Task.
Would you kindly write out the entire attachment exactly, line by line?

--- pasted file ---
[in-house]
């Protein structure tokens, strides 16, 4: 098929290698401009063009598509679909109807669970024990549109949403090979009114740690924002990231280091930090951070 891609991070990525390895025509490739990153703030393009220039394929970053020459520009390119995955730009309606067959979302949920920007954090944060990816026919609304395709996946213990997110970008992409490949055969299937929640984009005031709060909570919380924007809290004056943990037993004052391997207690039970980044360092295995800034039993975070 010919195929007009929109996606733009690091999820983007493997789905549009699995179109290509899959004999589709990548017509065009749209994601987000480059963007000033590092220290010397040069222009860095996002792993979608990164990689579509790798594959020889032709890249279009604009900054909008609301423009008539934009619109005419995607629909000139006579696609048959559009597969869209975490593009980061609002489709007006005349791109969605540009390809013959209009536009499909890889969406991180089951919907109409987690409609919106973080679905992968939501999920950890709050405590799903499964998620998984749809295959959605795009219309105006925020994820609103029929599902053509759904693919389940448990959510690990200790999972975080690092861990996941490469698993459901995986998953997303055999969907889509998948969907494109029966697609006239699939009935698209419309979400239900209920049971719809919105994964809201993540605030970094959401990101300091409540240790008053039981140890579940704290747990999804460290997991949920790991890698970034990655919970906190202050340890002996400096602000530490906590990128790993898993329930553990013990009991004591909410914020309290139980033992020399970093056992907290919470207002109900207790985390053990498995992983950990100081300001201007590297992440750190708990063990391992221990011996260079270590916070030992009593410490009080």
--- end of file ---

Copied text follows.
[in-house]
């Protein structure tokens, strides 16, 4: 098929290698401009063009598509679909109807669970024990549109949403090979009114740690924002990231280091930090951070 891609991070990525390895025509490739990153703030393009220039394929970053020459520009390119995955730009309606067959979302949920920007954090944060990816026919609304395709996946213990997110970008992409490949055969299937929640984009005031709060909570919380924007809290004056943990037993004052391997207690039970980044360092295995800034039993975070 010919195929007009929109996606733009690091999820983007493997789905549009699995179109290509899959004999589709990548017509065009749209994601987000480059963007000033590092220290010397040069222009860095996002792993979608990164990689579509790798594959020889032709890249279009604009900054909008609301423009008539934009619109005419995607629909000139006579696609048959559009597969869209975490593009980061609002489709007006005349791109969605540009390809013959209009536009499909890889969406991180089951919907109409987690409609919106973080679905992968939501999920950890709050405590799903499964998620998984749809295959959605795009219309105006925020994820609103029929599902053509759904693919389940448990959510690990200790999972975080690092861990996941490469698993459901995986998953997303055999969907889509998948969907494109029966697609006239699939009935698209419309979400239900209920049971719809919105994964809201993540605030970094959401990101300091409540240790008053039981140890579940704290747990999804460290997991949920790991890698970034990655919970906190202050340890002996400096602000530490906590990128790993898993329930553990013990009991004591909410914020309290139980033992020399970093056992907290919470207002109900207790985390053990498995992983950990100081300001201007590297992440750190708990063990391992221990011996260079270590916070030992009593410490009080």